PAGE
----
The Moon has an impermanent hold on its tenuous atmosphere. Its relatively weak gravity (1.62 m s-2), one sixth of Earth’s, struggles to hold onto the gas species that do exist in its exosphere environment. Though the Moon readily contributes gasses to its exosphere, external forces strip these away into a streaming tail. Fine dust particles undergoing electrostatic levitation also make their way into the exosphere and were most notably observed by Apollo astronauts in lunar orbit as the dust was illuminated by sunlight near the terminator.[1] This dust was also encountered by the astronauts on the lunar surface where it posed problems to spacesuit operations and astronaut health. As lunar exploration interests are rekindled through efforts in both civil and private spaceflight, imagined futures are presented with a lunar industrial revolution including mining, manufacturing, and habitation.[2] The effects of these activities on the lunar exospheric environment should be considered to help better inform planning of future lunar operations and to mitigate any projected hazards to human activity near or on the Moon.

The increased introduction of gas and dust into the lunar exosphere by human activities, if the envisioned industrialization of the Moon comes to fruition over the next several centuries, could lead to a more substantial lunar atmosphere. This multicomponent atmosphere of rarefied gasses, plasma, and charged dust particles could form conditions adverse to human activities on the Moon, requiring mitigation techniques or the creation of systems to cope with the altered lunar environment.

Exposure to solar photons, particles, and dynamic magnetosphere environments provide the energy to drive current lunar exosphere processes. A description of the lunar day cycle, the Moon’s interaction with the solar magnetosphere, and transits of Earth’s magnetotail provide the basis for modelling the current lunar exosphere and the processes that drive its composition, growth, and depletion. Sources of gas loss and gain have been identified from remote sensing[3] and in situ surface and orbital observations.[4] Sputtering processes from solar particles produce the bulk of gasses that are observed in the Moon’s exosphere.[5] The sublimation of ices from the near-permanently shadowed craters of the poles provides another source of gaseous species to the lunar exosphere[6],[7] along with other processes such as meteorite impacts. These gases are lost from the Moon’s gravitational grasp through solar radiation pressure acting on neutral gas species, and the solar magnetosphere acting on ionized, plasma, species.[8],[9]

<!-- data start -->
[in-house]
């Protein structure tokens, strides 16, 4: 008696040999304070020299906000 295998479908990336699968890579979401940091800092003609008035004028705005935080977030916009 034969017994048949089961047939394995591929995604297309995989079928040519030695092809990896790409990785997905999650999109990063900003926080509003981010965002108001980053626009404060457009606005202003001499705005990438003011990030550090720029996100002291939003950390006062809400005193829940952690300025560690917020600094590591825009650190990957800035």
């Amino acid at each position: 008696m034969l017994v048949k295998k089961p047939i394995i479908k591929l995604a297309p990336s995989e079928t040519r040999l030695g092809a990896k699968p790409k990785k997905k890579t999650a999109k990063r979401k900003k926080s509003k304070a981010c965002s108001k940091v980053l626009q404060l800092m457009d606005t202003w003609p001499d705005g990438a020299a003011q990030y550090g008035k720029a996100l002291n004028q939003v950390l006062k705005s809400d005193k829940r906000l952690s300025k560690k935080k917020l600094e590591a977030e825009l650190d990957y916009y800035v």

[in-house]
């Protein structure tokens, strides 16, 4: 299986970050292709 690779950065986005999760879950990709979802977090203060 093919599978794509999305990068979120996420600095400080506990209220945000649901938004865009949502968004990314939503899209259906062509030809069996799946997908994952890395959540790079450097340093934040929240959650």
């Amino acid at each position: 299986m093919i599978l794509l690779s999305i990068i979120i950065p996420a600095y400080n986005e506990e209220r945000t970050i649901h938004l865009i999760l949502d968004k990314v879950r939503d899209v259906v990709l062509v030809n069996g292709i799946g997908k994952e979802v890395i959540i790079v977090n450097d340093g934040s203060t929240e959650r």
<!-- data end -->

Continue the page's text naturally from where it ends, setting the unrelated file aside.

To model the dust component of the lunar exosphere, we must understand the dust transportation processes that create the current environment, including electrostatic and kinetic forces. Exploration of the Moon during the Apollo missions yielded a wealth of information about its dust environment from lunar orbit to the surface. Observations by crewmembers have provided information about dust adhesion to surfaces such as their suits and equipment[10], as well as physiological responses to dust exposure once those suits were brought back inside the Lunar Module. Samples returned to Earth provided for further studies on the mineralogy, morphology, adhesion, and transport processes of these regolith particles.[11]

With the current lunar gas and dust exospheric system modeled, anticipated disturbances stemming from industrial activities can be introduced to the model to determine the extent of any impacts that these activities will have. Among the currently proposed industrial processes to be undertaken on the lunar surface is the production of water, and rocket fuel (notably H2 and O2) from local resources. These efforts will require the extraction of water ice deposits buried in loose regolith or hygroscopically bound to hard rock. The extraction activities might resemble that of open-pit mining on Earth and could create analogous dust conditions.[12] Refining processes of any extracted rock or metal ore material could also be a significant source of outgassing byproducts[13] that would contribute to any anthropogenic lunar atmosphere. Beyond these industrial activities, frequent visits by chemical rocket propelled spacecraft introduce gaseous rocket exhaust products of various species, most significantly CO2 and H2O. Surface and near surface operations of these launch vehicles, and wheeled or legged surface transport vehicles could mobilize dust particles with enough kinetic energy to persist in the exosphere for extended periods of time, lengthened by electrostatic forces. Finally, biological waste from human, plant, and animal life support systems could represent another source of outgassed byproducts.